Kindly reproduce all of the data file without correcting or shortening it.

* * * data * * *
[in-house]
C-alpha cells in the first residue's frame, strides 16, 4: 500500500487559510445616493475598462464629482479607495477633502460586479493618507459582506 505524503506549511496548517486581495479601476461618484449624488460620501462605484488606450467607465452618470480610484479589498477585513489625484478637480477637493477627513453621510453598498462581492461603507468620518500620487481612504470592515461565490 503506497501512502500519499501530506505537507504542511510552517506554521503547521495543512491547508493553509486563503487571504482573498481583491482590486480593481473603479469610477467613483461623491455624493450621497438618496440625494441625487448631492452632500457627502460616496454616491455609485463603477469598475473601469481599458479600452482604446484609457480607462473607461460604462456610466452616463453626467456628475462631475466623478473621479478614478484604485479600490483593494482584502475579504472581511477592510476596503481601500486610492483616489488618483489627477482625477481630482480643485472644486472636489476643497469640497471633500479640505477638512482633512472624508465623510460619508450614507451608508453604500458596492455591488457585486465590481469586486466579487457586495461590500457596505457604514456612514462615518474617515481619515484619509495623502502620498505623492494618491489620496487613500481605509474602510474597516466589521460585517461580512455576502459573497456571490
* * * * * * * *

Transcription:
[in-house]
C-alpha cells in the first residue's frame, strides 16, 4: 500500500487559510445616493475598462464629482479607495477633502460586479493618507459582506 505524503506549511496548517486581495479601476461618484449624488460620501462605484488606450467607465452618470480610484479589498477585513489625484478637480477637493477627513453621510453598498462581492461603507468620518500620487481612504470592515461565490 503506497501512502500519499501530506505537507504542511510552517506554521503547521495543512491547508493553509486563503487571504482573498481583491482590486480593481473603479469610477467613483461623491455624493450621497438618496440625494441625487448631492452632500457627502460616496454616491455609485463603477469598475473601469481599458479600452482604446484609457480607462473607461460604462456610466452616463453626467456628475462631475466623478473621479478614478484604485479600490483593494482584502475579504472581511477592510476596503481601500486610492483616489488618483489627477482625477481630482480643485472644486472636489476643497469640497471633500479640505477638512482633512472624508465623510460619508450614507451608508453604500458596492455591488457585486465590481469586486466579487457586495461590500457596505457604514456612514462615518474617515481619515484619509495623502502620498505623492494618491489620496487613500481605509474602510474597516466589521460585517461580512455576502459573497456571490